About Lyn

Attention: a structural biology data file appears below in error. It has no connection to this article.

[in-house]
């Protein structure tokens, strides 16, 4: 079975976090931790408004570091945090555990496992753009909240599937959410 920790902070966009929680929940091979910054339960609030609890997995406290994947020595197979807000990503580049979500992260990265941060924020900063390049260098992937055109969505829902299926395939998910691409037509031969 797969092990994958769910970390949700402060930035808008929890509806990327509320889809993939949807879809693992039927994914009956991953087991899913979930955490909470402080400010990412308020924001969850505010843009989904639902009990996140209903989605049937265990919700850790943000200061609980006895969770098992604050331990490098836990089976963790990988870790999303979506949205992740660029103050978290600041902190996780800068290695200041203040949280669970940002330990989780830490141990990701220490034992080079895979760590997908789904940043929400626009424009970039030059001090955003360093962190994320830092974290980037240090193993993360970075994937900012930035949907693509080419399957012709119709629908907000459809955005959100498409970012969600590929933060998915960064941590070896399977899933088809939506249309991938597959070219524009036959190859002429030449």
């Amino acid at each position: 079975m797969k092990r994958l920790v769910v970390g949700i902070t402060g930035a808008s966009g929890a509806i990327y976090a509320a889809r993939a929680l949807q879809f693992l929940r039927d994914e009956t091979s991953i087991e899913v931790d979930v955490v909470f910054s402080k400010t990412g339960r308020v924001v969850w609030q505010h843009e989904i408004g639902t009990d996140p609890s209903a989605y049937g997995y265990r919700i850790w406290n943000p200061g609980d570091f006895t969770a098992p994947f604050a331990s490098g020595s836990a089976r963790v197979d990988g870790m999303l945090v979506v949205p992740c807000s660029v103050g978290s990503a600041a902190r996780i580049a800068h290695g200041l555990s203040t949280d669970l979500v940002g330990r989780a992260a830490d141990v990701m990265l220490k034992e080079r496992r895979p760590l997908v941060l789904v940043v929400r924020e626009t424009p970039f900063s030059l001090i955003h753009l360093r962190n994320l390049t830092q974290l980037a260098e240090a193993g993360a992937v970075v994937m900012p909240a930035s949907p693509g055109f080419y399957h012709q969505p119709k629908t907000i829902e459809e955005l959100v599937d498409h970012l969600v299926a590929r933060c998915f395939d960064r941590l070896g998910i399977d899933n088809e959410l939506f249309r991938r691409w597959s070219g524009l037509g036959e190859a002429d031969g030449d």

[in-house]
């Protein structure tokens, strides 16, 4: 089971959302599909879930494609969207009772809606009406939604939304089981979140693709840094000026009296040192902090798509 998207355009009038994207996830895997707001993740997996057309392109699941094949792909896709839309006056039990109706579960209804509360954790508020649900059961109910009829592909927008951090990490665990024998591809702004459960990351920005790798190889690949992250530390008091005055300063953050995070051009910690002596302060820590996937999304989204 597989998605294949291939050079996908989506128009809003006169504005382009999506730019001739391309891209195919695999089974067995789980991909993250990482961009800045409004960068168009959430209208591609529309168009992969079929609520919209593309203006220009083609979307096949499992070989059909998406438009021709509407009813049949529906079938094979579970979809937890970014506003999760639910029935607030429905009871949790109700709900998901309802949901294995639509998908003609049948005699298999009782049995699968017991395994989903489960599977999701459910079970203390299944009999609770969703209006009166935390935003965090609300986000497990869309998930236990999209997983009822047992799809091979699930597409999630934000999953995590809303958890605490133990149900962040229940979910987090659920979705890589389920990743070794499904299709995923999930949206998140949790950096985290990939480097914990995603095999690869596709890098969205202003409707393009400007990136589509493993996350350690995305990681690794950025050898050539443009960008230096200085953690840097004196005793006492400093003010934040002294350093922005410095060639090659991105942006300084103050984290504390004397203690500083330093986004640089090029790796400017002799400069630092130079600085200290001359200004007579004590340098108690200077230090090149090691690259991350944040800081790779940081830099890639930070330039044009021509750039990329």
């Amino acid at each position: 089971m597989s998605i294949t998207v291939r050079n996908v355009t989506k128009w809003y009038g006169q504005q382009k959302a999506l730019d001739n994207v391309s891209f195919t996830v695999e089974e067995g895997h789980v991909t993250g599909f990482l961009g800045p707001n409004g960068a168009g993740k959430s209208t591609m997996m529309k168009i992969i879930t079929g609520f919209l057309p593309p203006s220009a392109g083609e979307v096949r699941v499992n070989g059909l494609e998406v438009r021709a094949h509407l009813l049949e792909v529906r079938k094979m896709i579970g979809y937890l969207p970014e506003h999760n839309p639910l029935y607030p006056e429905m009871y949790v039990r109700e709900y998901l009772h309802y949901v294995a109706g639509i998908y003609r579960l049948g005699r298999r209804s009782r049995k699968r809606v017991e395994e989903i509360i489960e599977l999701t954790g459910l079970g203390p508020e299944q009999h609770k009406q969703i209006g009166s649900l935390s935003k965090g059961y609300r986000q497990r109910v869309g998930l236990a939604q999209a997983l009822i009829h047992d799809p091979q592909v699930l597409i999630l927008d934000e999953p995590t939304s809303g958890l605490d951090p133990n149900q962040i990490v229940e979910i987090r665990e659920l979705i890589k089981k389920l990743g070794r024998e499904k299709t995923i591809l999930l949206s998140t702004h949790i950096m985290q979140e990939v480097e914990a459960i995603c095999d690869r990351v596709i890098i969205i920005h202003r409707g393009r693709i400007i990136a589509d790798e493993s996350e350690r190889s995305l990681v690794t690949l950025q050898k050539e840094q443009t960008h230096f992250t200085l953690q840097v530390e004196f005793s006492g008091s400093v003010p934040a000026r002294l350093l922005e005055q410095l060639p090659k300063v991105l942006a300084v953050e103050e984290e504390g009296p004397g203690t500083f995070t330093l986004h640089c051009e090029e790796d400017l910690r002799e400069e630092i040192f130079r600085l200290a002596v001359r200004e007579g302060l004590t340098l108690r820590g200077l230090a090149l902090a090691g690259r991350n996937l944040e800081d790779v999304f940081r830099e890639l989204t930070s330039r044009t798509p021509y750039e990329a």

LYN FUNNELL CV (well, sort of!) Lyn had very successful careers as an Air Hostess, Sales Rep, (she was one of only a couple of women. She beat all the men regularly, becoming the Top Rep in the UK, and 2nd in the world.) And then Catering took over. She did everything from the washing-up, to Silver Service Waitress, and Chef. A few times, she had to cook the meal, dash round the other side and Silver Serve it! In between all this, she wrote as often as she could, building up a reputation as a published short story writer, (Horror and a twist in the tale,) and a Poet. She has appeared as a Performing Poet, and a Demo Chef. Then she discovered the world of the Food & Travel Writer. And that’s what she has continued doing to this day. Her main hobbies are Cookery and entering Competitions. She has won many prizes, including holidays and a moped. She enjoys entering Competitions, submitting her original recipes. She was first in many Competitions, including the Good Housekeeping Millenium Menu, Fruits of France, Bernard Matthews Turkey Recipe, and appeared on BBC’s The One Show Spag Bol contest. She was one of three Finalists, coming 2nd, which makes her Britain’s Spag Bol Queen! Now she runs B-C-ing-U! and loves it! After several years of being messed around by Editors, and having loads of contacts, Lyn formed her own online Magazine, vowing to treat her writers fairly, and to do everything possible to further their careers, publicise their books, etc. She now has a band of excellent regular writers, and the Magazine’s going from strength to strength! Lyn’s online published books; Adverse Camber A collection of my published poems. The First Book of Short Stories The Second Book of Short Stories The Third Book of Short Stories. Many of these stories have been previously published. St Anthony of Padua. The Patron St of the Old. A story of one woman’s terrible ordeal in a Home, and her family’s rescue of her. The Girl Who Watched. A Cuban girl is attacked by an English journalist & what follows! Willy the Whizz & the Wormhole. Suitable for Young Adults, aged 15-95! Get Out Of Debt And Stay Out – Forever! Unsympathetic, hard-hitting, realistic solutions to your problems. All these books are published by Andrews UK Ltd www.andrewsuk.com No, I didn’t pay them to Vanity Publish! They’re all available from Amazon, and many other online publishers. LYN FUNNELL.